While an uncontested divorce in Illinois can be fast and affordable, that doesn’t mean everything is totally simple. One of the areas that people often find confusing is the division of reitrement accounts such as an IRA, 401k, pension, 403b, or deferred compensation. As a divorce lawyer in Illinois, I wrote this artilce about three tips for splitting retirement accounts in divorce.
Tip 1: Understand what could be split
For the most part, an asssets or debts accumulated during a marriage are part of the so-called “marital estate” and need to be split in a divorce.
The marital estate includes not just regular checking and savings accounts, but also retirement accounts. Many people have a problem with that. Sometimes I feel that people treat retirement accounts as part of their body which cannot be removed.
But that’s not the case. Even though only one person’s name is on a retirement account – like the case with a 401k or pension – whatever part of that account was accumulated during the marriage is part of the marital estate. And therefore, it is part of what will be split durign a divorce.
That being said, sometimes the assets can be divided so that that it is not necessary to transfer retirement funds from one person’s account to another. Exactly how the marital estate is split is up to the two spuses, but just know that retirement accounts are one part of what will be split – they’re not excluded.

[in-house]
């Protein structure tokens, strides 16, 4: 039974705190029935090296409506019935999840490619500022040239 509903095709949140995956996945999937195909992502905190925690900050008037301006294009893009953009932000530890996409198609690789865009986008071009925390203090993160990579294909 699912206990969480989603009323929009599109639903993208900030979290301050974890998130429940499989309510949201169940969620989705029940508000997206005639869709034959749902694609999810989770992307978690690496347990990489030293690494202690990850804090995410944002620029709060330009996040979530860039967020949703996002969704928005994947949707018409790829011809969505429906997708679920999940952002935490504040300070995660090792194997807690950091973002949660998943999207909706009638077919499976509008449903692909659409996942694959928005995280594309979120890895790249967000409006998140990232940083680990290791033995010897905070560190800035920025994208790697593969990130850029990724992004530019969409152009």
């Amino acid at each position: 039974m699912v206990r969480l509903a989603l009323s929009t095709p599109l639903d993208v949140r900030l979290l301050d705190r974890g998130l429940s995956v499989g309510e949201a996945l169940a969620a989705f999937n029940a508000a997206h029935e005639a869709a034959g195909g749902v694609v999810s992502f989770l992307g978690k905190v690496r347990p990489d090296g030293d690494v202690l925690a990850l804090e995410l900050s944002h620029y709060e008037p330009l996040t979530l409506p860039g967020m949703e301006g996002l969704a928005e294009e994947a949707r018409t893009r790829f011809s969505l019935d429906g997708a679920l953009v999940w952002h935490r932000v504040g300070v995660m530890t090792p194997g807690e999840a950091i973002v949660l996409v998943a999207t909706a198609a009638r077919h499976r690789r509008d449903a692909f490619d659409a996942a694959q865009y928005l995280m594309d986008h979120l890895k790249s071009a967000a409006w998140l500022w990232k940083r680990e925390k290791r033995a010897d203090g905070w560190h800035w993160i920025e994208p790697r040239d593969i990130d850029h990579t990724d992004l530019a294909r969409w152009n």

Tip 2: Know what retirement accounts can be used for
As you may have picked up from Tip 1, in a divorce retirement acconts are party of what is divided between the spouses. But retirement accounts can also be used for purposes other that assets division.
They can also be used for the payment of child support, spousal maintenance, and attorney fees.
Tip 3: Understand the states of spitting retirement
There are a couple steps to dividing retirement account as part of the process of splitting assets in a divorce.
- Step 1: Perform valuation of the account. A retirement account can be composed of marital and non-marital funds. The marital funds are part of the marital estate, and subject to division in a divorce. The non-marital funds are not subjet to divsion, and therefore, they remain with the person who holds the account. If a single retirement account has both marital and non-marital funds in it, than an expert must be used to determine the amounts of each. For example, if someone starts accumulating 401k assets in 2010, then gets married in 2014, and wants to get divorce in 2018, then the 401k would contain both marital and non-marital assets. When my clients need to value an account to determine the marital and non-marital portions, they normally use an actuary or accountant to perform the calculation.
- Step 2: Following the procedure for transferring the funds. Getting funds out of an IRA is pretty simple. Conversely, it can be significantly more complicated to get funds out of a pension, 401k, or deferrered compensation. That’s because IRS regulations require special orders to avoid unecessary penalites. An order to remove funds from such accounts is called a qualified domestic relations order (QDDRO), or in the case of a plan from the state of Illinois, an qualified Illinois domestic relatinos order (QILDRO).
Dividing retirement accoutns can be technical, but in terms of the valuation of marital and non-marital amounts, and in terms of properly drafting a QDRO or QILDRO. Many people prevoiusly used Wendy Drefahl of WFA Econometrics – a company based on Wisconsin. However, I never recomended my clients use that company because Wendy Drefahl was not an attorney, actuary, or accountant. However, some lawyers wrote marital settlement agreements that required both parties to use Wendy Drefahl or WFA Econometrics. Because Wendy is no longer available for such work, people who were previously required to use her might consider seeking another option. If they do, I would recommend an actuary, lawyer, or accountant who specialized in that type of work.